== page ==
THIS IS THE THE DAY THAT CHANGED THE WORLD… WHEN HISTORY HELD ITS BREATH.
As Sean Connery was preparing to play a small role in this World War II blockbuster, he was also planning a trip to Jamaica for the first James Bond thriller, Dr. No. Also appearing in The Longest Day were two German actors who didn’t share any scenes with Connery but nevertheless also became members of the future James Bond family as two classic villains – Gert Fröbe played Goldfinger two years later, and in 1977 Curd Jürgens faced 007 in The Spy Who Loved Me. That’s the lighthearted aspect of watching this cast.
The more earnest part of it is that many of the actors actually fought in World War II or suffered in other ways. Richard Todd took part in the attack on the Pegasus Bridge crossing the Caen Canal, which is depicted in the film; Henry Fonda, Rod Steiger and Kenneth More also served in the war; Fröbe actively helped Jews escape the Nazis, and Jürgens and co-director Bernhard Wicki suffered in Nazi labor camps. The combined experience of the war that lies behind the making of The Longest Day is quite impressive.
In the early summer of 1944, Allied servicemen are waiting for just one thing – the order to begin the invasion of Europe. Bad weather has been pummeling the English Channel and the Supreme Commander, General Dwight Eisenhower, is still waiting for the right moment to launch Operation Overlord. The goal is to crush the German Atlantic Wall, a series of fortifications built to protect Nazi-occupied western Europe from an assault. On the German side, there is much doubt as to where and when the attack will come; rumors and misleading operations confuse the military leadership. On June 6, Operation Overlord finally begins even though the weather isn’t ideal… but the Allies face heavy resistance on the beaches of Normandy.
Sincerely made docu-drama
Most 1960s war epics were Alistair MacLean-type adventures. Some aspects of this film may have heroic moments that could inspire young men to pick up a rifle, but in some ways it is a (much more expensive) forerunner to films like The Battle of Algiers (1965) – a sincerely made docu-drama aiming to capture a historic event as closely as possible.
There were three filmmakers tied to it, an Englishman and an American covering the Allied side, and an Austrian director shooting the German scenes. Thankfully, the German cast do speak their own language, which helps credibility. The film was based on Cornelius Ryan’s thoroughly researched book about the Normandy landings and it was made with valuable input from all sides, including retired German and Allied generals, men on the ground who survived D Day, and even the widow of Erwin Rommel, the commander in charge of the German defense of Normandy; some of these people are also portrayed in the film.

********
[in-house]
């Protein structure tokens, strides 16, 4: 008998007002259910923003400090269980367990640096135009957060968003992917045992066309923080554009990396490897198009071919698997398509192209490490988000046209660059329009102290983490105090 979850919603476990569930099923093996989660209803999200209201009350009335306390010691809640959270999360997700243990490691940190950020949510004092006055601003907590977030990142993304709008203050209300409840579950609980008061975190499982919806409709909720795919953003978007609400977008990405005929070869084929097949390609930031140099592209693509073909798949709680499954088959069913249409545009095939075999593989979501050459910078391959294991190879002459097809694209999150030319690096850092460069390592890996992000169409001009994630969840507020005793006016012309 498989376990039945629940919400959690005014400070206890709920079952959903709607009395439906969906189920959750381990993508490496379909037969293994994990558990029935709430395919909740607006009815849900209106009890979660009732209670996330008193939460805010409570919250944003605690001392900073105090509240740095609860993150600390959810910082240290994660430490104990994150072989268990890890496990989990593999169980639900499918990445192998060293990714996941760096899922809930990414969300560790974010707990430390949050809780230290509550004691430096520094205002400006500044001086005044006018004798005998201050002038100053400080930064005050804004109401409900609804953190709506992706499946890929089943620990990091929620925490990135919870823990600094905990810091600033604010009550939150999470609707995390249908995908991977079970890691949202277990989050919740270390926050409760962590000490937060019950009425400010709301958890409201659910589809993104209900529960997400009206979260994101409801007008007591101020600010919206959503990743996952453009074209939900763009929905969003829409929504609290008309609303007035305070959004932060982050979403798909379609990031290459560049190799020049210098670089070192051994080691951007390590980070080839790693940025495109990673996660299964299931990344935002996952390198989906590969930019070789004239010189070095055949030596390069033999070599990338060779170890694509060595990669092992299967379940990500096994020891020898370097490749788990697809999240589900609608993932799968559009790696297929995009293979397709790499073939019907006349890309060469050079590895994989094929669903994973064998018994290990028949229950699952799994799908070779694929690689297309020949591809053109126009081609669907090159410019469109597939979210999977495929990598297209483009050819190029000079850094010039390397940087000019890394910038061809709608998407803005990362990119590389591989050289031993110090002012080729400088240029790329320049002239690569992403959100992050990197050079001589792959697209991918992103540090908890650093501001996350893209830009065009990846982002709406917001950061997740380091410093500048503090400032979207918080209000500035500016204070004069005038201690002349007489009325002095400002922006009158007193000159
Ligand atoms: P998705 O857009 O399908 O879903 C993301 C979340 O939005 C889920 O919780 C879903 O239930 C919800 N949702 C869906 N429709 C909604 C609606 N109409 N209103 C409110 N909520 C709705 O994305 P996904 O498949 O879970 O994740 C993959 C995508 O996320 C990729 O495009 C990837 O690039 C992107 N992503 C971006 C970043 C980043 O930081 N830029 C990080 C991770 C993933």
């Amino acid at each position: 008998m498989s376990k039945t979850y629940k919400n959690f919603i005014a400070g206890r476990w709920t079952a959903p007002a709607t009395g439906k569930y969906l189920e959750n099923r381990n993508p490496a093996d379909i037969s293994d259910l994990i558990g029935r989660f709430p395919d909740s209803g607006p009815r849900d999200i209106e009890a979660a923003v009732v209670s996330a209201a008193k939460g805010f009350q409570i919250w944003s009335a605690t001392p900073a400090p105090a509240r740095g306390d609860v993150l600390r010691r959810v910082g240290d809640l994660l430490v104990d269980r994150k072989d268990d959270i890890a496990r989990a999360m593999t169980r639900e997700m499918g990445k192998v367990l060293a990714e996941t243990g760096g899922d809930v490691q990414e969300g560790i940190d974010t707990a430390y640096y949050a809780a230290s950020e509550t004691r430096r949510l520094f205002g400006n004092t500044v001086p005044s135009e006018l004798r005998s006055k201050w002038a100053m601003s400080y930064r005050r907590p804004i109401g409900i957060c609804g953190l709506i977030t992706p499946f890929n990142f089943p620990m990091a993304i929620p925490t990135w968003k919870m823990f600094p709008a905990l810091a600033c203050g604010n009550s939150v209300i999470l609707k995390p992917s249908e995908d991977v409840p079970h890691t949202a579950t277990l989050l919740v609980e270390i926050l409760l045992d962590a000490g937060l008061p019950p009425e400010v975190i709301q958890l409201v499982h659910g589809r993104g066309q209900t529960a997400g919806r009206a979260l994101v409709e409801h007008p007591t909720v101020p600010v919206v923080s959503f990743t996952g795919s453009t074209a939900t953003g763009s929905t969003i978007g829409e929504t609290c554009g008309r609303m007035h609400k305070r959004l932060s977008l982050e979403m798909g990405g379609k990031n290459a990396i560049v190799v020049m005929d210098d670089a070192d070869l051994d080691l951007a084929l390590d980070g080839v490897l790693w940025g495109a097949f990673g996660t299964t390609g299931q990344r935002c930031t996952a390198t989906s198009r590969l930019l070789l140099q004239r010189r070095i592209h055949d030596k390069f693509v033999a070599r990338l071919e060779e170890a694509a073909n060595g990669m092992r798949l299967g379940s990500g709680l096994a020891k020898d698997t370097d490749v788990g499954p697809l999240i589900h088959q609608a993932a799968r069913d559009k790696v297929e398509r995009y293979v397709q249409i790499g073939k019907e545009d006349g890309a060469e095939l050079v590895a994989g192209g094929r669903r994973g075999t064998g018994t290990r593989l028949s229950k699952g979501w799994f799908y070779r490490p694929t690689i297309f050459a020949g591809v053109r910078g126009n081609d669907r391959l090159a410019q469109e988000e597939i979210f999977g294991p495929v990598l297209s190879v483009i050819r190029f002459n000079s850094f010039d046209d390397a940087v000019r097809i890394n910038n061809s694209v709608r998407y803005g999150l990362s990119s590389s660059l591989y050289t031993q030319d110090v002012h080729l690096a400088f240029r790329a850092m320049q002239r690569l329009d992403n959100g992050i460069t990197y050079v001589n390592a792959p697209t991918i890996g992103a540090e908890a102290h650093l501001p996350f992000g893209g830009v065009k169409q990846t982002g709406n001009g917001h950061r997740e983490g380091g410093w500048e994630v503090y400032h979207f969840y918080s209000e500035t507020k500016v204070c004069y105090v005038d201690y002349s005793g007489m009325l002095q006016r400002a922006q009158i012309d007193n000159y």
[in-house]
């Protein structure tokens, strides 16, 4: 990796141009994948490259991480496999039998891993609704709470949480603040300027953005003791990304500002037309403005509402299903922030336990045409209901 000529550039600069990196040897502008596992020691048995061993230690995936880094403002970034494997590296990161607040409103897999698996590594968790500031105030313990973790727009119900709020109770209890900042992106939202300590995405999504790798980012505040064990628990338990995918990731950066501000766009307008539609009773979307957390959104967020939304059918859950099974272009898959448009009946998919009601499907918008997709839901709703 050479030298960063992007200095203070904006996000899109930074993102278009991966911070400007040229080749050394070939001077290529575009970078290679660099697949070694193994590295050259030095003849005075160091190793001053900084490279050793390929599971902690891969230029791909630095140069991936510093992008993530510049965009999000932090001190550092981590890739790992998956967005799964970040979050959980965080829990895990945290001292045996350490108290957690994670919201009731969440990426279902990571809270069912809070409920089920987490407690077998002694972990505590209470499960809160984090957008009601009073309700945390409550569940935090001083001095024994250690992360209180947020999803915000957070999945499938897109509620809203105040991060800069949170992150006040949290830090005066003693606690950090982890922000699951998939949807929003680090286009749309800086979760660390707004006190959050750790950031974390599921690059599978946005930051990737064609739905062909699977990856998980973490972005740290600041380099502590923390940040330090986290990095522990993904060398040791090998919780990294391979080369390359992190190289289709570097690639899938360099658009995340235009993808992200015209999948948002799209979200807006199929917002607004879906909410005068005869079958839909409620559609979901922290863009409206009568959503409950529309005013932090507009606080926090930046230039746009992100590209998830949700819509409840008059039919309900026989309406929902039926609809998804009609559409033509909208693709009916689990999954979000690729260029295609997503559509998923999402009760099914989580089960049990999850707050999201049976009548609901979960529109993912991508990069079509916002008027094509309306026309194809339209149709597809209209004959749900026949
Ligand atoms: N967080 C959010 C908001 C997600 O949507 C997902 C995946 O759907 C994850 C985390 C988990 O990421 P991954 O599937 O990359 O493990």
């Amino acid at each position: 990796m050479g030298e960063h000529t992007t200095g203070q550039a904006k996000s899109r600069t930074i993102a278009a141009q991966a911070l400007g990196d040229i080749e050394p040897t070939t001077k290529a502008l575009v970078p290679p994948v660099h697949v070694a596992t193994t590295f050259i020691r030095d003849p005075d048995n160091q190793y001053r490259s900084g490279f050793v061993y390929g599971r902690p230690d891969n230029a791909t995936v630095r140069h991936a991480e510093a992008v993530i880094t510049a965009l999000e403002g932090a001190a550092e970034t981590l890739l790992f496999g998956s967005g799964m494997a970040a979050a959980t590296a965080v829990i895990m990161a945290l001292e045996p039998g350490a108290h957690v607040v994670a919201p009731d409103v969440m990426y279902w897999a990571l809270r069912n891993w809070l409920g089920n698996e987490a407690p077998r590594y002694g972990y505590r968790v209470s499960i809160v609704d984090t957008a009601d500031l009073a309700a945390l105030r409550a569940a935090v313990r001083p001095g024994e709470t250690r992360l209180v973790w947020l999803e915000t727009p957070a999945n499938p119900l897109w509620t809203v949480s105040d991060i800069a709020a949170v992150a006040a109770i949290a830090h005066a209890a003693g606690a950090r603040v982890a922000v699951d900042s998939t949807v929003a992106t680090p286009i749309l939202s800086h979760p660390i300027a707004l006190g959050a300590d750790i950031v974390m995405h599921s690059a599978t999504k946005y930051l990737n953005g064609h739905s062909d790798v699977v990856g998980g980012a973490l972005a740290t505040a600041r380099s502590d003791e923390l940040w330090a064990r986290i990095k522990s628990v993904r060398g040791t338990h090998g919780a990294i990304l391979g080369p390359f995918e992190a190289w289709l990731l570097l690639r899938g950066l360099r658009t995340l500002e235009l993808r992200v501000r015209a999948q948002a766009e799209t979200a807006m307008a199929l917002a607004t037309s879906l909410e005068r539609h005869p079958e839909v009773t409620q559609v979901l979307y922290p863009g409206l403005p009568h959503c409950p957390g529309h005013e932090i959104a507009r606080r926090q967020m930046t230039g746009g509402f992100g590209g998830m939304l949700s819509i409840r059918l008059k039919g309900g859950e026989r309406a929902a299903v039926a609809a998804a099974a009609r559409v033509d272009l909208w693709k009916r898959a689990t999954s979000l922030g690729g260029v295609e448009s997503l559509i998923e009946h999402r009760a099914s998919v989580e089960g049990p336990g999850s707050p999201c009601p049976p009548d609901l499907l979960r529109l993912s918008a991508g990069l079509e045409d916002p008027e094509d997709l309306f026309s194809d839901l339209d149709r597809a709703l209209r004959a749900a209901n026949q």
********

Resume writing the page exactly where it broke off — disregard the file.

The all-star cast is put to great use (even John Wayne feels like a natural part of the story)… although much more could be said about Brigadier General Ted Roosevelt (Fonda) whose story is much more compelling than what is covered here. Because that’s basically the only complaint one could have; all military matters, including battles, are staged in credible, exciting and horrifying ways that give us an idea of what a massive operation this was, but because of the sheer scale of information here, it is a bit on the dry side at times.
Technically, the rear-projection shots look less convincing today, but the effects are impressive overall; combined with the art direction, they make us believe in the destruction. And even if we are not served rich character portraits we do get the ironies of that longest day – such as Hitler sleeping through it.
The Longest Day 1962-U.S. 180 min. B/W. Widescreen. Produced by Darryl F. Zanuck. Directed by Ken Annakin, Andrew Marton, Bernhard Wicki. Screenplay, Book: Cornelius Ryan. Cinematography: Jean Bourgoin, Walter Wottitz. Art Direction: Léon Barsacq, Ted Haworth, Vincent Korda. Cast: John Wayne (Benjamin Vandervoort), Robert Mitchum (Norman Cota), Robert Ryan (James M. Gavin), Rod Steiger, Peter Lawford, Henry Fonda… Richard Burton, Jeffrey Hunter, Sal Mineo, Roddy McDowall, Eddie Albert, Curd Jürgens, Gert Fröbe, Sean Connery, Robert Wagner, Red Buttons, Mel Ferrer, Paul Anka, Edmond O’Brien, George Segal, Frank Finlay, Kenneth More, Richard Todd, Arletty.
Trivia: Charlton Heston was allegedly considered for a role.
Oscars: Best Cinematography, Special Effects. Golden Globe: Best Cinematography.
Last word: “On a lot of the work, Zanuck came and watched over your shoulder. He soon learned it was best not to watch over my shoulder, because I’ve never liked that, and Walt Disney also very quickly discovered that, and dropped the idea! I think if you’re working for a producer who knows exactly what he’s wanting, you’ve got to say ‘Leave it to me,’ then watch the rushes. That’s certainly what happened on ‘The Longest Day’. I remember Zanuck coming down to the beach landing and saying ‘You know Ken, I’ve got 3,000 troops for you on this beach, and I want to see all of them!'” (Annakin, Venice Magazine)